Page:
A Tiny October Roadtrip: Part One

In October, I became complacent after I moved across the country to Galway, so I decided to take a road trip down the west coast of Ireland to reawaken my compulsion to be romantic with life.

It was a Wednesday and so early in the morning that even coffee shops weren’t open. I sleepily signed my life away to a Putin-looking office worker (with personality to match) at Budget Car rentals, and followed his confusing directions to the car park. After several minutes of searching the top floor of the garage and pounding the lock button on my car keys to locate my rental, I laughed having finally found the tiny car hidden snugly between two larger cars in the far corner. I decided that if my Hyundai Elantra back home could make babies, this is exactly what it would look like.

A quick snap from the car park before heading to Connemara.

I jumped in the front seat like I have a million times in my life and realized that I had made my first mistake of the trip. Driver’s seat is on the opposite side of the car now, Em. I gracefully switched seats and immediately realized my second mistake of the trip. I couldn’t exactly remember how to drive stick like I thought I did. When I thought the car was in first gear to pull out of the parking space, it crept backwards closer and closer to the back wall. Palms sweaty, arms spaghetti.

In my desperate situation, I even turned to Youtube, fast forwarding through stick-shift tutorials. After several more attempts, the wall was even closer to my back bumper. Ditching my frantic research, I saw a man at the far corner of the lot and tracked him down to explain my situation. I could almost hear him say, “Ah ye dumb American lass! Shouldn’t be driving then!” when he reluctantly agreed to help. With the diligence of a loving, annoyed father, the man gave me a short refresher course and I was finally on my way.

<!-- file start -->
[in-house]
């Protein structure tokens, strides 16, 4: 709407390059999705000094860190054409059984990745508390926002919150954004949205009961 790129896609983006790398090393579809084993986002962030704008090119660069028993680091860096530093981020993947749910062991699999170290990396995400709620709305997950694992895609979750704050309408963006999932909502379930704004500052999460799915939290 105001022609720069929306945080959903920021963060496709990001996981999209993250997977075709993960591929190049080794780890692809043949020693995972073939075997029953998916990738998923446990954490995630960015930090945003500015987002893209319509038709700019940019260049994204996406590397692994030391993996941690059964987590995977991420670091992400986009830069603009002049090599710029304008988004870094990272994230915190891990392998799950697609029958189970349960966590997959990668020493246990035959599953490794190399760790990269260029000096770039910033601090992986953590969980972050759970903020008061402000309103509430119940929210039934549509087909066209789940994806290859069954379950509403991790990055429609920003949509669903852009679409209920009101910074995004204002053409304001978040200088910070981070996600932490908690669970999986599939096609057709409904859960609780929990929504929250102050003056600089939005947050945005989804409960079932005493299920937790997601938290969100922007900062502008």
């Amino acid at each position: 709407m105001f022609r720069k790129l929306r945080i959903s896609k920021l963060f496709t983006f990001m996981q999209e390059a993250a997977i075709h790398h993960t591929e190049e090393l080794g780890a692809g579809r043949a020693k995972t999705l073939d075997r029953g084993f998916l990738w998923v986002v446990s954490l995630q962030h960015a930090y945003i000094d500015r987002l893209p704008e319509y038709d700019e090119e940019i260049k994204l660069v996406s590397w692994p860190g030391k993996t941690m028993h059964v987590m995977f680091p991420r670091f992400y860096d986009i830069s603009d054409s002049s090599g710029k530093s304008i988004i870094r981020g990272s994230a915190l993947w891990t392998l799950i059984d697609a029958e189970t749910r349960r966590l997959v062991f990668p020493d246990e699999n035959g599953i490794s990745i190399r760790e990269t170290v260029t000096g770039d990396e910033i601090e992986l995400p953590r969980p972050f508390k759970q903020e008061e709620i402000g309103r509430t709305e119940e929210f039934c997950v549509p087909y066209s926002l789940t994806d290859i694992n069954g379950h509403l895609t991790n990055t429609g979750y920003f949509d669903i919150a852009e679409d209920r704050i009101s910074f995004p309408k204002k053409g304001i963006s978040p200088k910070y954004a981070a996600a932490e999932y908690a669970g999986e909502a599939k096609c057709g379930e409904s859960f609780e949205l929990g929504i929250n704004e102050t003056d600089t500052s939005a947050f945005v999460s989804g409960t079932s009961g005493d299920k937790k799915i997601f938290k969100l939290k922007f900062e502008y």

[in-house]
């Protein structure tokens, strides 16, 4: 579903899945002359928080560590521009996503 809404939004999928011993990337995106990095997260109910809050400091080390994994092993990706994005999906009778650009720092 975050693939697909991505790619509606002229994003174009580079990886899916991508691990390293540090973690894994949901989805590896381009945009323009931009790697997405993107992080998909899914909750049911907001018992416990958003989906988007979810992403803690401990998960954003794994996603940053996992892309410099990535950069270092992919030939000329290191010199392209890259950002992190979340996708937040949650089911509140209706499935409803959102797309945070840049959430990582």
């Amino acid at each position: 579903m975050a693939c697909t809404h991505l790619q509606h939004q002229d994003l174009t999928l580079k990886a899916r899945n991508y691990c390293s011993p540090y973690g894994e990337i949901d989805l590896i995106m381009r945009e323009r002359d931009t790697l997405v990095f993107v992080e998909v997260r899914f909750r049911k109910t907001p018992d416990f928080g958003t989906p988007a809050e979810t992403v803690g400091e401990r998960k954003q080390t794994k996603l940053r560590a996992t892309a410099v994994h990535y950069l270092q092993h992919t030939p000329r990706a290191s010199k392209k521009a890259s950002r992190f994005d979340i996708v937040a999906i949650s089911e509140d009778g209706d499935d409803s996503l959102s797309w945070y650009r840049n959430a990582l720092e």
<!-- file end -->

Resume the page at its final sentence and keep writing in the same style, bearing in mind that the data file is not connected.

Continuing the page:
Surprisingly enough, driving on the left side of the road was a complete breeze. “Just keep your right shoulder in the middle of the road at all times, and you’ll be grand,” my friend Bryan, another American, told me over a pint the night before. He was right, and I did grand. What was completely stressful that first day of my trip, however, was not ruining the clutch (and not stalling on steep inclines with cars behind me).

I made my way north of Galway to Connemara National Park. Here the country lanes were so tiny that I did not know how even my car could fit properly. There were moments when I would have to pull off the side of the road completely to let another driver pass. These were still two-way lanes, after all. I stalled two times after stopping to let stray sheep cross in front of me.

The morning before my trip, my friend Bryan sent me a view of Connemara from his motorcycle. Frankly, I’m including it because I liked his picture more than all of mine combined.

Despite the battle with the rental car, Connemara was a dream. Clouds collected lazily around hills like basins at the bottom of the sky and farmers’ sheep grazed on the endless grasses below, crossing the road as they pleased and always in search of more to satisfy their bellies.


The drive into Connemara is beautiful. There are miles and miles, kilometers and kilometers, of this same type of beauty. It was definitely worth re-learning stick shift. I spent the rest of the afternoon soaking up the views of Connemara as I passed through and stopped for lunch at the Kylemore Abbey.

Except for comparing driving stories with a  woman and her mother from Alabama at lunch, the rest of the day was uneventful. I headed back to Galway and by the time I got home, I was completely prepared to take on the road again the next day… even all the super stressful three-lane round-abouts Ireland had throw at me.

To be continued… Keep a look out for part two (the good stuff) coming soon!



Leave a Reply

Fill in your details below or click an icon to log in:

WordPress.com Logo

You are commenting using your WordPress.com account. Log Out /  Change )

Google+ photo

You are commenting using your Google+ account. Log Out /  Change )

Twitter picture

You are commenting using your Twitter account. Log Out /  Change )

Facebook photo

You are commenting using your Facebook account. Log Out /  Change )

Connecting to %s